Data lifting and why it has to be made easy


At the end of 2017, there will be 8.4 billion connected things in use worldwide up 31 percent from 2016, and this figure is expected to reach 20.4 billion by 2020.

Anima Anandkumar Principal Scientist at Amazon AI

When Internet of Things (IoT) as an industry took off in India, it spawned a host of startups selling edge devices that could gather and crunch data from corporate customers.

These startups ran into one fundamental problem, which was data lifting. The data was so voluminous that these startups took so much time to organise them that they ran out of money to keep the companies afloat.

In the end, their services were just organising data for customers with very little insights.

At the Amazon AI conclave held recently, Amazon Web Services (AWS) launched a slew of services that will make data lifting and organising easy.

“Developers can now focus on building solutions through AI rather than just spending hours organising data”, says Anima Anandkumar Principal Scientist at Amazon AI, a division at Amazon.

The evolution of the industry along with the software industry has been through the cloud, which gave rise to the big data opportunity and from there it went on to machine learning and Artificial Intelligence (AI).

Machine Learning (ML) is available in so many aspects of Amazon. If we buy a book there is ML in recommendations, and Amazon is working on algorithms that automates inventory management. It is also working on drones to deliver efficiently and has released Lex as a voice and customer interactions service through Alexa.

Then there is Amazon Go, which is the future of the retail store where everything from payment to item picking is automated. Amazon has been able to achieve this because of its ability to understand enterprise problems. It has figured out that today there is a shortage of talent in data modelling and crunching.

“Today companies don't have ML practitioners and that's why we have created platforms to stop this laborious data organising and deploying processes,” says Anima.

With AWS the platform allows a developer to set a few rules and it factors all the data by itself. On top of that developers can choose an algorithm to build a data model. Once this data is organised and a leaning model is built on top of it, engineers and data scientists can create models for real-time decision making on deciphered data patterns. Think about the numbers of engineers that will be freed to build AI data model.

“Remember the past when there was so much money wasted on repetitive tasks, where an enterprise managed so many programmers to build and operate data. There was a lot of costs involved in this,” says Anima.

This is why it makes sense to work on readymade frameworks and interfaces.

So what is the solution for AI? This is where AWS Sagemaker is used. In this framework, data is being collected in a template format. After which a developer can use an algorithm. You can optimise the parameters and train the algorithms to learn from data patterns. Then the developer can deploy the AI model into production faster. It works best when you are deploying thousands of IoT devices in client locations. Insights can be given faster to the client and ensure cost savings.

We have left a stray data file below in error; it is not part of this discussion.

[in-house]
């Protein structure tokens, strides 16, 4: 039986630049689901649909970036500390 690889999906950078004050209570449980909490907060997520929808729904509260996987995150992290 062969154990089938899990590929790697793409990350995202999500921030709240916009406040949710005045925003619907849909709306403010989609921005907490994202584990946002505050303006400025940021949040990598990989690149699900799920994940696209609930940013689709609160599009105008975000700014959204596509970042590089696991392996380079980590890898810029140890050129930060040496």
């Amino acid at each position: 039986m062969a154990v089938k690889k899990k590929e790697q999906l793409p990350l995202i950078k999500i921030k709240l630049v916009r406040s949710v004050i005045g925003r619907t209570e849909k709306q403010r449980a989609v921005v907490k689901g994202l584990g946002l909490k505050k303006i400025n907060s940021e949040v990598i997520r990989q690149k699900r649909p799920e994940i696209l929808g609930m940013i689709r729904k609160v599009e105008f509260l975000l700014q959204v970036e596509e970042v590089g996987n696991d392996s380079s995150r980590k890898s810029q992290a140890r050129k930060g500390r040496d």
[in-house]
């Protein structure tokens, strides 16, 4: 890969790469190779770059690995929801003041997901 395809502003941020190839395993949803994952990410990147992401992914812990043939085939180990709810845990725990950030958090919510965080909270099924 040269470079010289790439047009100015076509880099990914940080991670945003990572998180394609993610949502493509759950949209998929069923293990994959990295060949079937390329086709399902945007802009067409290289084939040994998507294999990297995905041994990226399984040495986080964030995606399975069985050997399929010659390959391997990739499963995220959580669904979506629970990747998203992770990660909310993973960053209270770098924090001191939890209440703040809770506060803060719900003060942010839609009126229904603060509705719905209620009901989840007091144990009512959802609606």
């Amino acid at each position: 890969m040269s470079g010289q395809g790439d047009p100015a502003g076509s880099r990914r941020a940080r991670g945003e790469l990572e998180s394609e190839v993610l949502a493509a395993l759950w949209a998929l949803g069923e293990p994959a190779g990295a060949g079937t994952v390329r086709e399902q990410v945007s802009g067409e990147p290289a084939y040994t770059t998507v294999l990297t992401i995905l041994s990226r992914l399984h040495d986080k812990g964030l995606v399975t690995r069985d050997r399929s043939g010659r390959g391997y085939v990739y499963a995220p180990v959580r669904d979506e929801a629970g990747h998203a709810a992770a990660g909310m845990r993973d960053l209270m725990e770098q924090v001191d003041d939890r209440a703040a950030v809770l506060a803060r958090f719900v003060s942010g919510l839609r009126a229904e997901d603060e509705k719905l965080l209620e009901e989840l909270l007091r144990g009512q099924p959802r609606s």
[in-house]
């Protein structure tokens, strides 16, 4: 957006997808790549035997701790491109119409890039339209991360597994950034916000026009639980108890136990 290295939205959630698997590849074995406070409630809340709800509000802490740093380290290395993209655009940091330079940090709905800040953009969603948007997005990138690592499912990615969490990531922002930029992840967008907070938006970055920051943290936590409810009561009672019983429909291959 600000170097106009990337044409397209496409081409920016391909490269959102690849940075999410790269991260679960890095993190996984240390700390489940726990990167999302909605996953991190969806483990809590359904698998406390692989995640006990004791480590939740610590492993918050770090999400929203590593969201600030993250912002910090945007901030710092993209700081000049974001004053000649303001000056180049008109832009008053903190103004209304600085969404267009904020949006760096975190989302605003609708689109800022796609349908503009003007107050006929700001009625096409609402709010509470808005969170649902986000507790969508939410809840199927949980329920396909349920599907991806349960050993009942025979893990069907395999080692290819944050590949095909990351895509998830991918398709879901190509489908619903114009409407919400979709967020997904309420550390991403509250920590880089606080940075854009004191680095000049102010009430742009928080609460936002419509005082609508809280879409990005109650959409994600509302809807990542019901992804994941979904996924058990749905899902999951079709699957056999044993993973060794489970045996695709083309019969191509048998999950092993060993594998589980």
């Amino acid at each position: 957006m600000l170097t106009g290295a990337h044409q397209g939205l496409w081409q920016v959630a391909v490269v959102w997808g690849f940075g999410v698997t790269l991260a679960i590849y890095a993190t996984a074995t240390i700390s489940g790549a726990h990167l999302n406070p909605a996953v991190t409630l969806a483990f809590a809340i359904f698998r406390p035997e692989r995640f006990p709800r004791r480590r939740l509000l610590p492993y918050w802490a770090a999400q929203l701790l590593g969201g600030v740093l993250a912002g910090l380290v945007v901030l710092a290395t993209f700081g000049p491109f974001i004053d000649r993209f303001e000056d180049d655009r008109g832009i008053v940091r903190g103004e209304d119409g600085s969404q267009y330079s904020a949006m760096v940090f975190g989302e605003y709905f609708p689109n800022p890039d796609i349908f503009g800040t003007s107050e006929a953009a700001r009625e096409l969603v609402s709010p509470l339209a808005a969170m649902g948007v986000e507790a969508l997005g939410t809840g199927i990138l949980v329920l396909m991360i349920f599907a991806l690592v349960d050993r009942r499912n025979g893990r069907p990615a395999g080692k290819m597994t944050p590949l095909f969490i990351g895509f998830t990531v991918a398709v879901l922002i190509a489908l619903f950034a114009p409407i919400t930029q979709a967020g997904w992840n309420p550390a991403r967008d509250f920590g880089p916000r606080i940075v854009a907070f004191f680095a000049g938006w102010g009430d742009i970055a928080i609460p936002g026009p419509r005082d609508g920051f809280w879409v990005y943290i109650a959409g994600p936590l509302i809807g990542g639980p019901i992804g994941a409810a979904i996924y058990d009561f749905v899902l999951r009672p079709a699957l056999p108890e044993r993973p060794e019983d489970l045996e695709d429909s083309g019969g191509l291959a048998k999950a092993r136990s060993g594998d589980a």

Gartner, Inc. forecasts that 8.4 billion connected things will be in use worldwide in 2017, up 31 percent from 2016, and will reach 20.4 billion by 2020. Total spending on endpoints and services will reach almost $2 trillion in 2017.

Regionally, Greater China, North America and Western Europe are driving the use of connected things and the three regions together will represent 67 percent of the overall Internet of Things (IoT) installed base in 2017.

So why build on AWS?

It offers all layers of service from the application layer, to the platform and later, the infrastructure.

It has launched over 20 AI services and these tools are all meant to reduce the drudgery of sorting data fast. According to Gartner, it has a 44 percent market share in the cloud market and they are far ahead of Microsoft and Google. They have clients like Goldman Sachs, Digital Globe and NASA.

“Machine Learning along with data science offers scale and provides new capabilities and insights. We, at Expedia, are helping the customer gather insights from millions of price changes in the travel industry and offering him the best choices,” says Matt Fryer, head of data science at

In the 60s, travel agents had power; then the internet offered price discovery, and now you can navigate the complexities of the best price with AI and Machine Learning. The core is the cool basics like compute, elasticity and cost economics, which have all fallen thanks to the cloud. It transforms how we tackle problems. “We have a culture of experimentation and AWS helps us with its new AI and ML tools,” says Fryer.

No wonder the AI Conclave was packed and filled with millennials that want to use Amazon's tools to ensure easy data sorting and providing creative insights.






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